Powys, United Kingdom

It’s no wonder Powys has been called the backbone of Wales, peppered as it is with a wealth of Welsh wonders – mirror-smooth lakes, ancient castles and charming Victorian market towns. From Snowdonia in the north to the Brecon Beacons in the south, this postcard-pretty expanse of unspoilt countryside stretches along the border with England. Walkers, paragliders and reservoir-spotters head to the Elan Valley, a sprawling estate showcasing striking examples of Victorian dam-building ingenuity. In Welshpool, Powis Castle’s mediaeval turrets tower over beautiful yew-shaded gardens. From here, hop on the light railway to Llanfair, a steam-pulled journey that will take you along the River Banwy – look out for deer, hawks and playful otters along the way.

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Areas in Powys

When to go

Rain is a year-round commodity in Powys (those valleys must be kept verdant and those reservoirs full, after all); May to September offer the most clement skies and warming sun for the avid rambler. Autumn can be striking in the county: time your visit carefully for a wander through the Wye Valley’s tapestry of red and golden forests.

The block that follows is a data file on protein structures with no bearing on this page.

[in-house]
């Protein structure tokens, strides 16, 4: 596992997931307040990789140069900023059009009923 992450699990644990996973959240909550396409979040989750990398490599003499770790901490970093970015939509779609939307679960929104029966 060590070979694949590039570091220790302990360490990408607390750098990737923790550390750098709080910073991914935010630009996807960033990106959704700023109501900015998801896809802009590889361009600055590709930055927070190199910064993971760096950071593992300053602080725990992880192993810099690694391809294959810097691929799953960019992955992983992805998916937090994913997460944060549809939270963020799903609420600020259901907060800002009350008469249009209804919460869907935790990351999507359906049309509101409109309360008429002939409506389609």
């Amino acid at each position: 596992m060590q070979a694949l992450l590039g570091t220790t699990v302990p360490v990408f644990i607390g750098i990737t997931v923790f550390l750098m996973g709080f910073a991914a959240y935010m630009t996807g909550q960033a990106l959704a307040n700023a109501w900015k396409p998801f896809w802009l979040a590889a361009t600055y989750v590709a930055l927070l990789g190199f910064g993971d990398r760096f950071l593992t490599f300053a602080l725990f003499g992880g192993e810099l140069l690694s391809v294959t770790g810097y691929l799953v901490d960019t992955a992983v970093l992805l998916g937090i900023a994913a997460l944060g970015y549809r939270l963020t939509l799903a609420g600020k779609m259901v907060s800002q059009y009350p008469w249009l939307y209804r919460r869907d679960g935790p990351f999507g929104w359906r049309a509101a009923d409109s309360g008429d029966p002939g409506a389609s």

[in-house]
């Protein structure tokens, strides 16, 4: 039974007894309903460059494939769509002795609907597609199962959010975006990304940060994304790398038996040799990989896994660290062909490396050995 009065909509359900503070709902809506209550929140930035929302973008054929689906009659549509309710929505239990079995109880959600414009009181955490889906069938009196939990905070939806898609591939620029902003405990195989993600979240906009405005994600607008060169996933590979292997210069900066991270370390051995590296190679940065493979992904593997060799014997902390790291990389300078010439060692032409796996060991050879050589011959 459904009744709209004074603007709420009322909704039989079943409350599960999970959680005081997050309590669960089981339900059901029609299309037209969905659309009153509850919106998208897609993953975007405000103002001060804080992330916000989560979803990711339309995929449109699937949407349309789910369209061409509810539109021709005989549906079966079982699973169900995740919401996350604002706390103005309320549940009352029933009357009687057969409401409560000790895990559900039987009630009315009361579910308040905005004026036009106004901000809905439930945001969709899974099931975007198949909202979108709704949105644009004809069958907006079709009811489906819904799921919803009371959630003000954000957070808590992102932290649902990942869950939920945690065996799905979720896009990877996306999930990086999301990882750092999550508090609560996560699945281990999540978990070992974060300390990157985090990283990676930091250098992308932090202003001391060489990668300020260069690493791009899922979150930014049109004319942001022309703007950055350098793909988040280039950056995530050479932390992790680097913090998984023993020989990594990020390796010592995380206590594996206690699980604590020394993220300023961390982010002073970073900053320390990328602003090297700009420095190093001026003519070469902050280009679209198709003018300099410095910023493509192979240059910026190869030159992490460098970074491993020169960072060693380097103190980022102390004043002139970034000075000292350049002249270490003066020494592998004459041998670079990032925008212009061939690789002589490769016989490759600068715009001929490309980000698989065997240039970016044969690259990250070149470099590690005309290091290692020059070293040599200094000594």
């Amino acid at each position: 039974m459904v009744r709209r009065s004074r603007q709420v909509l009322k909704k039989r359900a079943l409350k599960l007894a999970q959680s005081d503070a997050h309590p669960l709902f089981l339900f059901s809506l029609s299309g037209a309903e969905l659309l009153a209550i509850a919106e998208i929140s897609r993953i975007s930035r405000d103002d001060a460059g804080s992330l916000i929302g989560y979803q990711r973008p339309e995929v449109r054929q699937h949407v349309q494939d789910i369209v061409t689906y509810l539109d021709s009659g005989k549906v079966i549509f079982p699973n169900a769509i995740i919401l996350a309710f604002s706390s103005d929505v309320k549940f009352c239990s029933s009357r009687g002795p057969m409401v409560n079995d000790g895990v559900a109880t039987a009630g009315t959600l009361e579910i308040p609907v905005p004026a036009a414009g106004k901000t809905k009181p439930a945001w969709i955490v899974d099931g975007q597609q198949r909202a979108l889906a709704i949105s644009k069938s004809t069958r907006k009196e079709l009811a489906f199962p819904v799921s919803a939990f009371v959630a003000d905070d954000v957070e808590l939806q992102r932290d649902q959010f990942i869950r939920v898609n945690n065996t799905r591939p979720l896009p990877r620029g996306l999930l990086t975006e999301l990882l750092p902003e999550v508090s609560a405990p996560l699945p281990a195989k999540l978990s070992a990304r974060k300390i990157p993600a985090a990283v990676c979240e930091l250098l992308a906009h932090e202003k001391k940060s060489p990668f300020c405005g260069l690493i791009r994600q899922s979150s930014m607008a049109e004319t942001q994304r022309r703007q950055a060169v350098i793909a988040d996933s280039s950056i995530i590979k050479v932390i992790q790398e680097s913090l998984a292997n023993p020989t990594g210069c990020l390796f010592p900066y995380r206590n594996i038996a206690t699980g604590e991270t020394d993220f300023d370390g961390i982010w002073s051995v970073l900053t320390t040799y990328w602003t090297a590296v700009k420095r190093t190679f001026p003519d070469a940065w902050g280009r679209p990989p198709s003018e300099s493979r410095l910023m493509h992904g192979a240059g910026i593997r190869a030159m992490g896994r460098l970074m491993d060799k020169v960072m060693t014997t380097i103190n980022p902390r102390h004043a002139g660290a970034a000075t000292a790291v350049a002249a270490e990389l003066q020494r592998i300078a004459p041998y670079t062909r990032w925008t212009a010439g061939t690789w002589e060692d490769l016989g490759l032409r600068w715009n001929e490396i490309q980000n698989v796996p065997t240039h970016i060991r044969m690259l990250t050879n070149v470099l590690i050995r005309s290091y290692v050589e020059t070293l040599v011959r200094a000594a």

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Getting there

  • Planes

    Nearby airports include Cardiff (a two-hour drive away from Llandrindod Wells) and Birgmingham (allow two and a half hours). International travellers may find it just as easy to drive from London’s airports, three to four hours away along a scenic route traversing the Brecon Beacons.
  • Boats

    Llandrindod Wells station serves direct trains to Swansea (a two-hour journey) on Arriva Trains Wales, with onwards connections to Cardiff, London, Manchester or Birmingham. If you’re in no hurry, Powys’ steam locomotives ply routes along the Brecon Mountain and Rhiw Valley railways.
  • Trains

    Llandrindod Wells is a 40-minute drive from Brecon, the gateway to the National Park and Black Mountains. Driving from Cardiff will take an hour and a half along the A470; it's an hour longer from Birmingham along the A456 and a further hour from London along the M4.